How to compute physical per-base coverage from WGS paired-end reads?
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6.9 years ago
Christian ★ 3.0k

Physical (or fragment) coverage means counting also the unsequenced part of the fragment between properly mapped read pairs. As output I'd like to get a frequency table that tells me how many bases are covered how many times. I could not find an easy solution for this problem using standard tools only (SAMtools, BEDtools, GATK).

EDIT: The reason why I am interested in physical coverage is because I think this is quite a useful metric when it comes to assess the power of a WGS data set to detect structural variations.

coverage WGS • 6.3k views
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6.9 years ago

You can do this in three steps using bedtools. First convert your paired-end BAM file to a BEDPE formated file of fragments with bedtools bamToBed, then use cut to convert BEDPE to BED, then use bedtools genomecov to compute coverage from the resulting BED file of fragments. See this the section after NOTES in this post at the bedtools mailing list for more information: https://groups.google.com/forum/#!msg/bedtools-discuss/kulRA_7Ybow/4Be6otCybZgJ

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I ended up following this advice, which worked quite well. I was even able to squeeze this procedure into a single command as follows:

    samtools sort -no <(samtools view -bh -f 2 -F 1792 -q 1 mybamfile.bam 20) tmp \
| bamToBed -i stdin -bedpe \
| cut -f 1,2,6 \
| sort -k 1,1 \
| bedtools genomecov \
-i stdin \
-g <(echo -e "20\t59505520\n") \
| grep ^20 \
> coverage.txt

This command first sorts the input BAM file by read names, converts properly mapped, unique, and non-duplicate read pairs to BED intervals using bamToBed, cut the relevant three columns (chromosome, start coordinate, end coordinate), sort the BED intervals by chromosome name, feed this into 'bedtools genomecov' and grep the results. Note that this solution operates only on one chromosome (chr 20 in this case), as this reduces required computation time considerably and the results should be similar to genome-wide values. As chromosome size I specified the assembly size of chromosome 20 without gaps ('N's), as one cannot have coverage in unassembled regions. The output of 'bedtools genomecov' can then be visualized to produce something like shown below.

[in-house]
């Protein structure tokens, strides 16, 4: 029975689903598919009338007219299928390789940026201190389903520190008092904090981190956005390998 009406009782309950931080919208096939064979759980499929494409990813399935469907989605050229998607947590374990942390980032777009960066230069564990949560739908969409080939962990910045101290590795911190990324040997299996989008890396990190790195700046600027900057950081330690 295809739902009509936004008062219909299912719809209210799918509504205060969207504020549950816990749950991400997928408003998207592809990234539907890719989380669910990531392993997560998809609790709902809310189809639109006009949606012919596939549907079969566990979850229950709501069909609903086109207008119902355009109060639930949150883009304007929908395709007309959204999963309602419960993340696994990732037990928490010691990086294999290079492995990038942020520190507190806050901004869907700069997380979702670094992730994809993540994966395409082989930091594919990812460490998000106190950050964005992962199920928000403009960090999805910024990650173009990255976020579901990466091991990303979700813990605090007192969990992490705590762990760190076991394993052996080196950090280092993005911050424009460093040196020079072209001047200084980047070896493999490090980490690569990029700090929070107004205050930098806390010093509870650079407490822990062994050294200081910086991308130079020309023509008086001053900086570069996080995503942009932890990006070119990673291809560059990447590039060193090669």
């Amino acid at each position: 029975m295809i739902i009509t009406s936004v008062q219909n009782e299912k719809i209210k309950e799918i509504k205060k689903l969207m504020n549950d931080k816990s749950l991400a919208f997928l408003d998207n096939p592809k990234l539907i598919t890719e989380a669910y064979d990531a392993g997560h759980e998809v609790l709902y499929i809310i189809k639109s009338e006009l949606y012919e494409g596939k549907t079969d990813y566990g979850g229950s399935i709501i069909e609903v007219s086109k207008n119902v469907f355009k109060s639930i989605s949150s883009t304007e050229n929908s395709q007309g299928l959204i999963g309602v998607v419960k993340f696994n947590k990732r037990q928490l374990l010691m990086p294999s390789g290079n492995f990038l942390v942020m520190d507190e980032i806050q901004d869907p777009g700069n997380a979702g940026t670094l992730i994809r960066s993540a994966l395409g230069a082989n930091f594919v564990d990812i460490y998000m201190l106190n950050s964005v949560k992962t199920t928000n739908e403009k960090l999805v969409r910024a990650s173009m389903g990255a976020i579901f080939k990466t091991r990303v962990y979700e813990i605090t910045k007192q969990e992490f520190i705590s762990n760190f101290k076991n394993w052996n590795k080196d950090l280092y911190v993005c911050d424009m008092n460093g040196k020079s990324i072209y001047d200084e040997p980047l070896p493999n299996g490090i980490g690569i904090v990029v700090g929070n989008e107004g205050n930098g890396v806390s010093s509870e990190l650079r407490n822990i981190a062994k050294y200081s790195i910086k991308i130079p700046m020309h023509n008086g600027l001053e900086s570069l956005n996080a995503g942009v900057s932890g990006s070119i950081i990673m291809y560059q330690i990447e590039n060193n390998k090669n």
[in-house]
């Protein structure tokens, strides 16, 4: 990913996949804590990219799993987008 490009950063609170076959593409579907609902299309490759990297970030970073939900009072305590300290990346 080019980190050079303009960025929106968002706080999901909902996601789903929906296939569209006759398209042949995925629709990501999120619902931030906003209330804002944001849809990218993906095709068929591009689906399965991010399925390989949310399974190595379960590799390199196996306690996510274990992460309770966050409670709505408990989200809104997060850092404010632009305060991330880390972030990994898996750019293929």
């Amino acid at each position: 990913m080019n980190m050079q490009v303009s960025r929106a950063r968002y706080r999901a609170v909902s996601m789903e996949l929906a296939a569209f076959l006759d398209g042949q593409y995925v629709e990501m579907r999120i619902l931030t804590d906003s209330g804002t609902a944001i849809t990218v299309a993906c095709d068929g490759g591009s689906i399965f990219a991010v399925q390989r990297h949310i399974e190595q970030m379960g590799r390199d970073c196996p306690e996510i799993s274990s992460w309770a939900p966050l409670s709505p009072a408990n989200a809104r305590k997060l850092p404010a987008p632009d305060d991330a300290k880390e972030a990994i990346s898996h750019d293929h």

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Thumbs up for posting the final solution!

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Very nice graphs Christian :)

One small note, your samtools filter flag "-F 1792" needs to be "-F 1804" to remove unmapped reads as -f 2 isn't enough, (particularly for anyone aligning with BWA).

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Hi,

Nice work putting this together. However, I noticed a small bug when using this with my data : bamToBed -i stdin -bedpe | cut -f 1,2,6 is wrong because the highest coordinate of the read pair is not always the 6th field of the .bedpe file (even if the smallest is always the 2d field). In my case, it concerns about 0.2% of the read pairs. I guess this percentage depends of the average fragment length in your libray and whether one does adaptor trimming (I did).